It's hard to believe, but Coca-Cola Zero officially turned 10 earlier this month. When the zero-calorie cola debuted in June 2005, it became The Coca-Cola Company’s most successful new product launch since Diet Coke in 1982.

The origins of Coke Zero can be traced back to the late 1990s, when the search for a next-generation, no-calorie Coca-Cola began. Coke’s portfolio lacked a low-calorie sparkling option for younger males who, for the most part, wanted real Coca-Cola taste with zero calories and a brand they could call their own.

Coke Zero would eventually offer the best of both worlds. In 2007, AOL named Coke Zero the second-hottest product of the year, behind the iPhone, and the brand is currently sold in 159 countries. 

Here are 10 fun Coke Zero tidbits from its first decade on the market:

Coke’s R&D team spent years testing and tweaking the Coke Zero formula, experimenting to make it as Coke-like as possible.

Speed was of the essence, but getting the product right and achieving a breakthrough in taste technology was priority one. The R&D team wanted to formulate a zero-calorie cola that "punched up above its weight class", according to one senior executive. An earlier version of Coke Zero was introduced in the Nordics as Coca-Cola Light in 2001. 

Some of the first bottles of Coke Zero were sold on eBay in April 2005. 

A few months before its official launch in the U.S., a sample pack featuring six unique bottles of Coke Zero and limited-edition premiums was sold in an online auction, with all proceeds going to charity. The stunt helped generate strong buzz about the new product.

Coca-Cola C2

A mid-calorie cola called C2 tentatively tabled the Coke Zero launch.

C2 debuted with great fanfare in Japan, followed by the United States, with the promise of half the sugar, calories and carbs as Coca-Cola. But the brand eventually fizzled with consumers. Although C2 was not the smash hit Coke hoped for, it yielded valuable insights and gave the company a springboard to launch Coke Zero.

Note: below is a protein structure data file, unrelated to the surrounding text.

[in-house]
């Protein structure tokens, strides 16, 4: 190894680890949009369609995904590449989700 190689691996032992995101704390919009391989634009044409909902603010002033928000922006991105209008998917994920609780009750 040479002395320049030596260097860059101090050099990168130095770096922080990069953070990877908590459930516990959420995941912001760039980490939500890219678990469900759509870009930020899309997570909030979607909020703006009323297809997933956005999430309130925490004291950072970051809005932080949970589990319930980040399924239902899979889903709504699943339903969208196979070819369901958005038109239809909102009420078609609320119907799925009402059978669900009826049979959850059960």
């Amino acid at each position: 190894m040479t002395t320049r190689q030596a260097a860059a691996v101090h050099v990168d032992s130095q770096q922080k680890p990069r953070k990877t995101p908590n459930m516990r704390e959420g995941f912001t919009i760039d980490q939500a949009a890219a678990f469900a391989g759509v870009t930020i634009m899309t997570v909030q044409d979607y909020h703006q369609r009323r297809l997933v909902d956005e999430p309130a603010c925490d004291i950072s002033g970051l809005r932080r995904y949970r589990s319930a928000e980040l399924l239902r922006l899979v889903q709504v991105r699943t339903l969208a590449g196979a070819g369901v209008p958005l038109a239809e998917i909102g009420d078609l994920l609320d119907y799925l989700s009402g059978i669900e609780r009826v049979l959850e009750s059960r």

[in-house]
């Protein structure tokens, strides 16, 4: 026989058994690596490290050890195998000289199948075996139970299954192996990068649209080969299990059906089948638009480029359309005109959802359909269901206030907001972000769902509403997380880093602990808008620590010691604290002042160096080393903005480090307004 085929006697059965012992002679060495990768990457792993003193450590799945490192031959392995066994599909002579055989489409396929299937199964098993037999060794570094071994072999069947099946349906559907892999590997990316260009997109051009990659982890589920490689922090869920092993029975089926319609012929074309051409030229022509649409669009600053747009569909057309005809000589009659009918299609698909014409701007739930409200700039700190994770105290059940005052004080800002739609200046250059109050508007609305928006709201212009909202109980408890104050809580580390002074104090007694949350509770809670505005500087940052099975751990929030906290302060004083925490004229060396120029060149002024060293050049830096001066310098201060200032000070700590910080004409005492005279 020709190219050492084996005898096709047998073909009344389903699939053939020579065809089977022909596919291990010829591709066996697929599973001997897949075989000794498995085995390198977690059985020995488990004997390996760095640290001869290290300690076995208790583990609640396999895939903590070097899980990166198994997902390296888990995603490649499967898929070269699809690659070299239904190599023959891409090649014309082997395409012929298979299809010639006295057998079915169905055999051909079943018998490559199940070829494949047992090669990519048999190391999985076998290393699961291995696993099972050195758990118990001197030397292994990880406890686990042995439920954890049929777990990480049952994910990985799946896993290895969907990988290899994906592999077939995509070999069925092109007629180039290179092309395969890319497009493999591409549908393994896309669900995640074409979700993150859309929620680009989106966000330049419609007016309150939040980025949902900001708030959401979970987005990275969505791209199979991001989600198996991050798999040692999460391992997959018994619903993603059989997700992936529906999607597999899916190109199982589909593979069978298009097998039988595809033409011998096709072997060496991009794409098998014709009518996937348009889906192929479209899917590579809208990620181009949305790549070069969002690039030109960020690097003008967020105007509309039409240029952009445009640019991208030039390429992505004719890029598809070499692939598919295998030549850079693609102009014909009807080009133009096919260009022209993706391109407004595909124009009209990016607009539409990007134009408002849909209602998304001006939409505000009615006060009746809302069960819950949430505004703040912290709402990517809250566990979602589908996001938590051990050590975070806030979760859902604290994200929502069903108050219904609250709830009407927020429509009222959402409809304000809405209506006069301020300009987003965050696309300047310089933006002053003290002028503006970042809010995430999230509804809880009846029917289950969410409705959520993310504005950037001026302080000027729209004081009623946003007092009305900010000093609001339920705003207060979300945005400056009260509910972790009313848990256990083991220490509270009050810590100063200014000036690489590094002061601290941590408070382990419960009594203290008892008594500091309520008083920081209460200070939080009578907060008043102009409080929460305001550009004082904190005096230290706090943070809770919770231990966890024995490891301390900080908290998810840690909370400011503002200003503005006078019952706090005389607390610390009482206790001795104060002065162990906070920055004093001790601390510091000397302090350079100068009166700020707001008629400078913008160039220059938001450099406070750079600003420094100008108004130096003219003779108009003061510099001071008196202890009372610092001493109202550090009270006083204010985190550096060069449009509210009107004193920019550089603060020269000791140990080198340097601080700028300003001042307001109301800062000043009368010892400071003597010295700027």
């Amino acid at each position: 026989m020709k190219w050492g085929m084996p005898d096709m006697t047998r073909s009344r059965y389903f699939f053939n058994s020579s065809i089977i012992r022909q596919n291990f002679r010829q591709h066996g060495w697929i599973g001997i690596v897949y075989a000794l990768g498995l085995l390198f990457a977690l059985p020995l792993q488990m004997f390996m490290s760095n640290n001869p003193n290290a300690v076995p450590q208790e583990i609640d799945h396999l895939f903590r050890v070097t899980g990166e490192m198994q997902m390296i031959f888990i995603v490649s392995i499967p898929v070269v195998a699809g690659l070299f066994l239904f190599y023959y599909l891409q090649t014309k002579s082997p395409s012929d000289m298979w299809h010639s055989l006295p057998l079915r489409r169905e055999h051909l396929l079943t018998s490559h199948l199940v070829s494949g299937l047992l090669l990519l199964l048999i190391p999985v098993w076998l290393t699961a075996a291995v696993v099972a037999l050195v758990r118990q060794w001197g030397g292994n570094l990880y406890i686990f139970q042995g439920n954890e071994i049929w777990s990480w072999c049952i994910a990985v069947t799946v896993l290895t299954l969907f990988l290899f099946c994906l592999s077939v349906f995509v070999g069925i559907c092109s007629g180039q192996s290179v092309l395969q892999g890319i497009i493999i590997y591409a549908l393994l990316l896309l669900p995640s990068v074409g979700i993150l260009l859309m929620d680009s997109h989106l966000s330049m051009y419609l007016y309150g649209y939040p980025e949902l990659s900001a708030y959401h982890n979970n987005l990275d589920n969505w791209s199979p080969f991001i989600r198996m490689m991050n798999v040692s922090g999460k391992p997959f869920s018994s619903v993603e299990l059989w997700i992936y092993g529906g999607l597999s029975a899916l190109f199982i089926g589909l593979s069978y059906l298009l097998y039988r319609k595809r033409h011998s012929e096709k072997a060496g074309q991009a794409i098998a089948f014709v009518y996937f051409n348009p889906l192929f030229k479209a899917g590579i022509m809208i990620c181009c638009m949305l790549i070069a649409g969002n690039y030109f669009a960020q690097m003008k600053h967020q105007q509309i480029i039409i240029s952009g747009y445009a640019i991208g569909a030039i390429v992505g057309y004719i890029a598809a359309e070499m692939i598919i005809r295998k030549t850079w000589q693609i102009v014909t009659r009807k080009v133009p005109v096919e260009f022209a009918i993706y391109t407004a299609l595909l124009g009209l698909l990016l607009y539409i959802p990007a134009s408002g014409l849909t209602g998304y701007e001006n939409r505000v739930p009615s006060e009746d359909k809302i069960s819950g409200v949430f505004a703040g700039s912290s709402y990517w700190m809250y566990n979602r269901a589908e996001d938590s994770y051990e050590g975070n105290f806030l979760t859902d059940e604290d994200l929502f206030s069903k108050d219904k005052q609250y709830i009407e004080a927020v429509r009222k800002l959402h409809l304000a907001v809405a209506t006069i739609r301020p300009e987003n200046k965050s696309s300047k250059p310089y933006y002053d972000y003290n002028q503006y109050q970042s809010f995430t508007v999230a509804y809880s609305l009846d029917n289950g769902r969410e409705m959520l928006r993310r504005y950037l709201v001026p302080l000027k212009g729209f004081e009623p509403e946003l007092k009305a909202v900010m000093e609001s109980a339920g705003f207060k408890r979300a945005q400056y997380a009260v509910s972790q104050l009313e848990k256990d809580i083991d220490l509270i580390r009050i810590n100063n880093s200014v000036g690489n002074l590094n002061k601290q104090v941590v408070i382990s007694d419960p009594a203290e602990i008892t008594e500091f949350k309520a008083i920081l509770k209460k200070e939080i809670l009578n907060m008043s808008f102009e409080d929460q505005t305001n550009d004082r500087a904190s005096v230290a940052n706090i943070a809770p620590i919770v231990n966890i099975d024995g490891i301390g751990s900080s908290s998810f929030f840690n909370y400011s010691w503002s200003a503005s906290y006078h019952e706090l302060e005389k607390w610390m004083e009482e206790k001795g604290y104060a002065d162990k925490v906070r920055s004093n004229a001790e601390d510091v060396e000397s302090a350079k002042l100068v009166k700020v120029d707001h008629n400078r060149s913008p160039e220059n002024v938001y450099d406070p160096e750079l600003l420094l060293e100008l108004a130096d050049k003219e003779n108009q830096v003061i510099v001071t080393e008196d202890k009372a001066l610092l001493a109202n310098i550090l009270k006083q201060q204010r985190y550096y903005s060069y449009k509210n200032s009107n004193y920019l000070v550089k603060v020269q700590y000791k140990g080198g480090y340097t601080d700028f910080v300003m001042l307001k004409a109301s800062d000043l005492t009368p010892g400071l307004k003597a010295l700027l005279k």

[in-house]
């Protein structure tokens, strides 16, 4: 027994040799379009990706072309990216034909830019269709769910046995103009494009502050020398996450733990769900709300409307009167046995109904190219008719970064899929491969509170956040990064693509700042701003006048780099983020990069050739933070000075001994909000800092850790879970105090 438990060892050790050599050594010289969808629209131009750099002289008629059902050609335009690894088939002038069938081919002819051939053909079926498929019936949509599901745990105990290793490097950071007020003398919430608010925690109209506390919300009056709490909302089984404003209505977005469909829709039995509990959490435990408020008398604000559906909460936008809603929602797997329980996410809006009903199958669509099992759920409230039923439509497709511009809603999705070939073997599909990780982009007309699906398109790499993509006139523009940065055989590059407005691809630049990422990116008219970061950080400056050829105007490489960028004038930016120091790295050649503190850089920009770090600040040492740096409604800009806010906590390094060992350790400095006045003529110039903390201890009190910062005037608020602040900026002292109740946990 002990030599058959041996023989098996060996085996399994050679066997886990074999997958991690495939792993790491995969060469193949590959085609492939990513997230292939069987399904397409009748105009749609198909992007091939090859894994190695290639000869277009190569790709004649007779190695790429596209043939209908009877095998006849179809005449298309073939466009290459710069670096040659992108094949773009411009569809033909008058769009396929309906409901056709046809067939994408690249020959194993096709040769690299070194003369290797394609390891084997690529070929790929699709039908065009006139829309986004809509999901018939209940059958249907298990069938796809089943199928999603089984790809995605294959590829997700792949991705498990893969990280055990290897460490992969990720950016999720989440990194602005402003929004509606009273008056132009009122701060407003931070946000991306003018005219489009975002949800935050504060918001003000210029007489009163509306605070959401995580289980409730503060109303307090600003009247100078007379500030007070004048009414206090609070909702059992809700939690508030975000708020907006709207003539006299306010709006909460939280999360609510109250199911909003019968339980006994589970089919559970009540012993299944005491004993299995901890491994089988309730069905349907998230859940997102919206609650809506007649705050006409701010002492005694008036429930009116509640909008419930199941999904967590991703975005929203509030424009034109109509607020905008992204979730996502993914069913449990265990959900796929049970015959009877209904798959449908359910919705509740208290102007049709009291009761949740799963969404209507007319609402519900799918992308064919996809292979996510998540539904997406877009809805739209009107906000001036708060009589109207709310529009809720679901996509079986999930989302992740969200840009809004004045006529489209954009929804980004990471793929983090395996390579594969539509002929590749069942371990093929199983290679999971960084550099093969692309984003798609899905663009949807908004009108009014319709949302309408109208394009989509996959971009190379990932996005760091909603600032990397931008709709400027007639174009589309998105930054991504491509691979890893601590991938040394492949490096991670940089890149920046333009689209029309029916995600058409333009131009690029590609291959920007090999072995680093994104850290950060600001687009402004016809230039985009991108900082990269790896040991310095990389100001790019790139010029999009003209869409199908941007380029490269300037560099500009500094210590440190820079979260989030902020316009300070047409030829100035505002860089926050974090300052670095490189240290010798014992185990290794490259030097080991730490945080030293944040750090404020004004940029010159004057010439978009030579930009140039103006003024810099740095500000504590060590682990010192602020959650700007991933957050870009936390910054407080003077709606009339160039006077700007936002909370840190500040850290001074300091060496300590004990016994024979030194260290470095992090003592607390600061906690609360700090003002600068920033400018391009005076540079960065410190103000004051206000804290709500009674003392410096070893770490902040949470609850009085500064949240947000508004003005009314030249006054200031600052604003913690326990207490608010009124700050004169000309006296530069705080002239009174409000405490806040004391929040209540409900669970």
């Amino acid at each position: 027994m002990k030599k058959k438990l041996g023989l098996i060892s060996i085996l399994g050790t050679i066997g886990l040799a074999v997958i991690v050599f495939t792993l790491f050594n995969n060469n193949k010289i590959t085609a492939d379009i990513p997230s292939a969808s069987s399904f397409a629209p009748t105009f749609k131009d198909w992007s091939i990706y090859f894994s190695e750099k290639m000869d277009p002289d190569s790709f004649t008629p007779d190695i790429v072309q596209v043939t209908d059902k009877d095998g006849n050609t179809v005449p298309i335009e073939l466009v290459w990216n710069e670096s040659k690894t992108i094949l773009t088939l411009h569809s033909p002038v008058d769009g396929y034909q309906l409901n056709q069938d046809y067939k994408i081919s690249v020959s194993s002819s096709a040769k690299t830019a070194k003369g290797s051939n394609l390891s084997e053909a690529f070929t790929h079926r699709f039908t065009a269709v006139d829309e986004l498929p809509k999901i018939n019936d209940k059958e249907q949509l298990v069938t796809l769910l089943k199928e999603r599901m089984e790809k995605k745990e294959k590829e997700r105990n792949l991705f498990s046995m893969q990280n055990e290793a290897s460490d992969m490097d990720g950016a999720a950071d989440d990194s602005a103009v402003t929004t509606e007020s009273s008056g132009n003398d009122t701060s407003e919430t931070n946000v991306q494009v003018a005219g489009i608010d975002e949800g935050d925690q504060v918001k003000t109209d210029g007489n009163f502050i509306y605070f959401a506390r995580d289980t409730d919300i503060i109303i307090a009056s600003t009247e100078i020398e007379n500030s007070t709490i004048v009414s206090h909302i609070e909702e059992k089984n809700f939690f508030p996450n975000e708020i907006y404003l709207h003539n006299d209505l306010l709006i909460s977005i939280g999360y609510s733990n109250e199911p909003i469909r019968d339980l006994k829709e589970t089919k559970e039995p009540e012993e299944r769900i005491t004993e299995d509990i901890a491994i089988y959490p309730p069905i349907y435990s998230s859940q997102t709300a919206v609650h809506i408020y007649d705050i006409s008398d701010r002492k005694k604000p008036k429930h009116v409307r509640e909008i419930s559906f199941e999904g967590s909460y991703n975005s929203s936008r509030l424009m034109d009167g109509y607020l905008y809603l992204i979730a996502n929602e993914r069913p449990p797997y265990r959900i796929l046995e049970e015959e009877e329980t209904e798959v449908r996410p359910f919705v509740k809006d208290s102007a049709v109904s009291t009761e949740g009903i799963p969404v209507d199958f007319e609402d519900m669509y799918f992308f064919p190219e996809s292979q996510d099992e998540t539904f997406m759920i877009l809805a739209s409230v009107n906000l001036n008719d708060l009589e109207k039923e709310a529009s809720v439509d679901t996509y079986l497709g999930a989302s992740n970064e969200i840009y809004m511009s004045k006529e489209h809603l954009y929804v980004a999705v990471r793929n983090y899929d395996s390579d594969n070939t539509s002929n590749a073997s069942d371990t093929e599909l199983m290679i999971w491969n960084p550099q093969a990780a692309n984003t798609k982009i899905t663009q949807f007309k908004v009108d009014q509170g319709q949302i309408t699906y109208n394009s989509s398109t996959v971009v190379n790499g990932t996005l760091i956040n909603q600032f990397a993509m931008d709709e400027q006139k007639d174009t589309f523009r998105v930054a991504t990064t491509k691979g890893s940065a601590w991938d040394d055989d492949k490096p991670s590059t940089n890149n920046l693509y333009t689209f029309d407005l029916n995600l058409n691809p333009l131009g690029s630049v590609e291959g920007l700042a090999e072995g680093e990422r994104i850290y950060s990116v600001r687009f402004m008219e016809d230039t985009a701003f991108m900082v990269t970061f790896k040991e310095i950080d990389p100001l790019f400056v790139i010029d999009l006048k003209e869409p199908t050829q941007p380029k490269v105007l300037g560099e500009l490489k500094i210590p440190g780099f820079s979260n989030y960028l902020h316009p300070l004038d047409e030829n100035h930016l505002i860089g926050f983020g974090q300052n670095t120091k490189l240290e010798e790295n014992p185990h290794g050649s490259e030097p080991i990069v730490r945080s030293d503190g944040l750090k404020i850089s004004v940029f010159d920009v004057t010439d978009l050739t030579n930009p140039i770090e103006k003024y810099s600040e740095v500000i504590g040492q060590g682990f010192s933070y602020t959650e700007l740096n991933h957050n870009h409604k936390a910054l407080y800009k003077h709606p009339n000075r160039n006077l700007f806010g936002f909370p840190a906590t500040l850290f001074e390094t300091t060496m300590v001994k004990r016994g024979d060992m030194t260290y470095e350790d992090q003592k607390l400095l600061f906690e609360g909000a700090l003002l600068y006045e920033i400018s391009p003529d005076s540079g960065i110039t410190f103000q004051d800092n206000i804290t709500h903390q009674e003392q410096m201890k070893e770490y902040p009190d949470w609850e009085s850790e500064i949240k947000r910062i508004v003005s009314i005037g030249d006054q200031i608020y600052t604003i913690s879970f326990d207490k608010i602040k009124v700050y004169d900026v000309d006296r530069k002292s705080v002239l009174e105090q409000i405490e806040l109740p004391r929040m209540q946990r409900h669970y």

Coke Zero

Coke Zero debuted in the U.S. in white packaging.

When Coke Zero premiered in the U.S. in June 2005, it was not an overnight success. The brand was promoted initially with the “Everybody Chill” tagline, which confused some consumers. Coke Zero debuted in white cans and bottles to help the brand stand out on store shelves. Many young males – the target demographic – associated the white labels with feminine-leaning diet drinks. Coke Zero needed a more masculine look and message.

Coca-Cola New Zealand pioneered the black packaging Coke Zero is known for.

A few months after the U.S. launch, Coca-Cola South Pacific introduced Coke Zero in black cans to appeal to (mostly young male) fans of the All Blacks, New Zealand’s national rugby team. The team unveiled the brand in both white and black cans and let consumers pick a favorite. The black can won in a landslide. Packaging wasn’t the only thing Australia got right. An innovative online teaser and guerilla marketing campaign called the “Zero Movement” generated a strong pre-launch buzz. And Coca-Cola Australia purchased a massive “roadblock” – simultaneous airtime on public TV networks and cable channels plus an overnight out-of-home blitz – to premiere Coke Zero’s first commercial on Australia Day in January 2006. The strategy paid off. Coke Zero – dubbed “Bloke Coke” due to its focus on young males – sold more than three times its target number of cases in its first year. The U.S. quickly took note, switching to black packaging during the holiday season and adopting more literal tagline: “Real Coca-Cola Taste and Zero Calories.”